Credit: Gim seng Tan
  • Bishamon-do Temple is a beautiful temple just over the Higashiyama Mountains from Kyoto in the suburb of Yamashina.Bishamon-do Temple is a beautiful temple just over the Higashiyama Mountains from Kyoto in the suburb of Yamashina.
  • Bishamon-do Temple is a beautiful temple just over the Higashiyama Mountains from Kyoto in the suburb of Yamashina.Bishamon-do Temple is a beautiful temple just over the Higashiyama Mountains from Kyoto in the suburb of Yamashina.
  • Bishamon-do Temple is a beautiful temple just over the Higashiyama Mountains from Kyoto in the suburb of Yamashina.Bishamon-do Temple is a beautiful temple just over the Higashiyama Mountains from Kyoto in the suburb of Yamashina.
  • Daigo-ji is a Shingon Buddhist temple in Fushimi-ku, Kyoto, Japan. Its main devotion (honzon) is Yakushi. Daigo, literally "ghee", is used figuratively to mean "crème de la crème" and is a metaphor of the most profound part of Buddhist thoughts.Daigo-ji is a Shingon Buddhist temple in Fushimi-ku, Kyoto, Japan. Its main devotion (honzon) is Yakushi. Daigo, literally "ghee", is used figuratively to mean "crème de la crème" and is a metaphor of the most profound part of Buddhist thoughts.
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    • Kyoto Autumn.jpg
      Daigoji Temple, Kyoto, Kyoto, Japan - 11/08/2017: Daigo-ji is a Shingon Buddhist temple in Fushimi-ku, Kyoto, Japan. Its main devotion (honzon) is Yakushi. Daigo, literally "ghee", is used figuratively to mean "crème de la crème" and is a metaphor of the most profound part of Buddhist thoughts.
      Credit: Gim seng Tan
  • Daigo-ji is a Shingon Buddhist temple in Fushimi-ku, Kyoto, Japan. Its main devotion (honzon) is Yakushi. Daigo, literally "ghee", is used figuratively to mean "crème de la crème" and is a metaphor of the most profound part of Buddhist thoughts.Daigo-ji is a Shingon Buddhist temple in Fushimi-ku, Kyoto, Japan. Its main devotion (honzon) is Yakushi. Daigo, literally "ghee", is used figuratively to mean "crème de la crème" and is a metaphor of the most profound part of Buddhist thoughts.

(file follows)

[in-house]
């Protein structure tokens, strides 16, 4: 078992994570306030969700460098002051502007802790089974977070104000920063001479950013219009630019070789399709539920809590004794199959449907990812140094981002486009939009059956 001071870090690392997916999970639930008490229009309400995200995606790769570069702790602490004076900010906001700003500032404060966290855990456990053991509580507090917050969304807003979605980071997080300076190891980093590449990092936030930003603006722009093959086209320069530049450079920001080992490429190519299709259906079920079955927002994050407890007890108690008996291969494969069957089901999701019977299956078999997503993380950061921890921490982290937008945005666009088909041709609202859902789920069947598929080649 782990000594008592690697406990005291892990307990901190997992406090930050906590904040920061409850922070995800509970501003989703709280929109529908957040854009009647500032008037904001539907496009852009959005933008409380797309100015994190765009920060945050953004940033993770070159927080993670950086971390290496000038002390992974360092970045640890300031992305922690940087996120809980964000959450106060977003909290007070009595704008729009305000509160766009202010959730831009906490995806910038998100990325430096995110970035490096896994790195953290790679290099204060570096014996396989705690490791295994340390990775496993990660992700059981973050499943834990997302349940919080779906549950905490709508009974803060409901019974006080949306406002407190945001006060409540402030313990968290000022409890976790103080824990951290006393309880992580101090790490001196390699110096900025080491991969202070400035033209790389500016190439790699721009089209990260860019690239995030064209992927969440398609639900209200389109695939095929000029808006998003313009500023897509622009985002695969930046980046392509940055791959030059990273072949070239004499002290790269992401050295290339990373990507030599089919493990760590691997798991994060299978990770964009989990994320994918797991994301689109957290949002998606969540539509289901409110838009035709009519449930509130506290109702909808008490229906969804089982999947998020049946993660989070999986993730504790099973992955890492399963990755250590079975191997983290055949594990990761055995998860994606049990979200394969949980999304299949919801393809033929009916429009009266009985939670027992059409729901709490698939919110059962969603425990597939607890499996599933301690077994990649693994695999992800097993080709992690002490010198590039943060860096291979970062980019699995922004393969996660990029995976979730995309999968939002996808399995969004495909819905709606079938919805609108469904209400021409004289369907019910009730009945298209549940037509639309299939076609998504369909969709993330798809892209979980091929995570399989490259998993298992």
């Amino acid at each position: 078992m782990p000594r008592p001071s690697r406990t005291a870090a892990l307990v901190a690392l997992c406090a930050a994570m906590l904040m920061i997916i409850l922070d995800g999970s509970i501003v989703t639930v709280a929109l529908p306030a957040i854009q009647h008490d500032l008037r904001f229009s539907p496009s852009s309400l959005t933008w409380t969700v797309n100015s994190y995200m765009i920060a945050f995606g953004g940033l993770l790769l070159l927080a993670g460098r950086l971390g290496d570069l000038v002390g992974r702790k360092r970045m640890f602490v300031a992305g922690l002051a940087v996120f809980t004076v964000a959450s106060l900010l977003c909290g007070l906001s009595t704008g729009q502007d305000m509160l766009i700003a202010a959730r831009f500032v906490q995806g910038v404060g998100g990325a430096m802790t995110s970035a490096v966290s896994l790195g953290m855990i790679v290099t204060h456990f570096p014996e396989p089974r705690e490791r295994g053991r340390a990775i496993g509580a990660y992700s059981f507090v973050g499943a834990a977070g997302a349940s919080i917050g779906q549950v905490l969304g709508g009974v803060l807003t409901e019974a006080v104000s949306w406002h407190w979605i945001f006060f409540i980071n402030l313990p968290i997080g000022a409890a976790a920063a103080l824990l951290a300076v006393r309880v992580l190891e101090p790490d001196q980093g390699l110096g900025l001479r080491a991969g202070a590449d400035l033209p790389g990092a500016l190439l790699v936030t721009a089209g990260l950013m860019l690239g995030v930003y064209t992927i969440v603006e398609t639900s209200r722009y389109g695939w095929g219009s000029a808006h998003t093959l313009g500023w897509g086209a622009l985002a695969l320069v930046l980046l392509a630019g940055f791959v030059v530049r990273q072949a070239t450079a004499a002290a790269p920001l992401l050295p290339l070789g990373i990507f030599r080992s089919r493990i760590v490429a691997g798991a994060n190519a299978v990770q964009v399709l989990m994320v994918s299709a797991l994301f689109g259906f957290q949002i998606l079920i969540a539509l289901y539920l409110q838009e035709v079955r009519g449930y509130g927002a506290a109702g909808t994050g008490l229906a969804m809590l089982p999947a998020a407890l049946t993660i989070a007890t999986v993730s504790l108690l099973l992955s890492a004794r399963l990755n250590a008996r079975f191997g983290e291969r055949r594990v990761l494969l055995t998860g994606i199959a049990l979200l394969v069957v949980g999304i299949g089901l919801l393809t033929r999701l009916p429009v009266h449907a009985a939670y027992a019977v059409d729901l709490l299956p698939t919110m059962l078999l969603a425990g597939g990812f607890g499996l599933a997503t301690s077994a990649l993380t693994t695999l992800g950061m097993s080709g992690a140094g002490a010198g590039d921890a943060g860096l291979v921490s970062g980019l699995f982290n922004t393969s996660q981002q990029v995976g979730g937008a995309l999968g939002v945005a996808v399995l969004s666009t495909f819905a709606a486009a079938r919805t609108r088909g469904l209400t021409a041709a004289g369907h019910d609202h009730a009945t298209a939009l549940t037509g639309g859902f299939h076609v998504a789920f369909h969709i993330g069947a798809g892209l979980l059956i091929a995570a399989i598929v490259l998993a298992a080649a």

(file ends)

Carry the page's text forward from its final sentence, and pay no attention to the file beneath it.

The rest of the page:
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    • Kyoto Autumn.jpg
      Daigoji Temple, Kyoto, Kyoto, Japan - 11/08/2017: Daigo-ji is a Shingon Buddhist temple in Fushimi-ku, Kyoto, Japan. Its main devotion (honzon) is Yakushi. Daigo, literally "ghee", is used figuratively to mean "crème de la crème" and is a metaphor of the most profound part of Buddhist thoughts.
      Credit: Gim seng Tan
  • Tōfuku-ji is a Buddhist temple in Higashiyama-ku in Kyoto, Japan. Tōfuku-ji takes its name from two temples in Nara, Tōdai-ji and Kōfuku-ji. It is one of the so-called Kyoto Gozan or "five great Zen temples of Kyoto".Tōfuku-ji is a Buddhist temple in Higashiyama-ku in Kyoto, Japan. Tōfuku-ji takes its name from two temples in Nara, Tōdai-ji and Kōfuku-ji. It is one of the so-called Kyoto Gozan or "five great Zen temples of Kyoto".
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    • Kyoto Autumn.jpg
      Tofuku-ji Temple, Kyoto, Kyoto, Japan - 11/08/2017: Tōfuku-ji is a Buddhist temple in Higashiyama-ku in Kyoto, Japan. Tōfuku-ji takes its name from two temples in Nara, Tōdai-ji and Kōfuku-ji. It is one of the so-called Kyoto Gozan or "five great Zen temples of Kyoto".
      Credit: Gim seng Tan
  • Tōfuku-ji is a Buddhist temple in Higashiyama-ku in Kyoto, Japan. Tōfuku-ji takes its name from two temples in Nara, Tōdai-ji and Kōfuku-ji. It is one of the so-called Kyoto Gozan or "five great Zen temples of Kyoto".Tōfuku-ji is a Buddhist temple in Higashiyama-ku in Kyoto, Japan. Tōfuku-ji takes its name from two temples in Nara, Tōdai-ji and Kōfuku-ji. It is one of the so-called Kyoto Gozan or "five great Zen temples of Kyoto".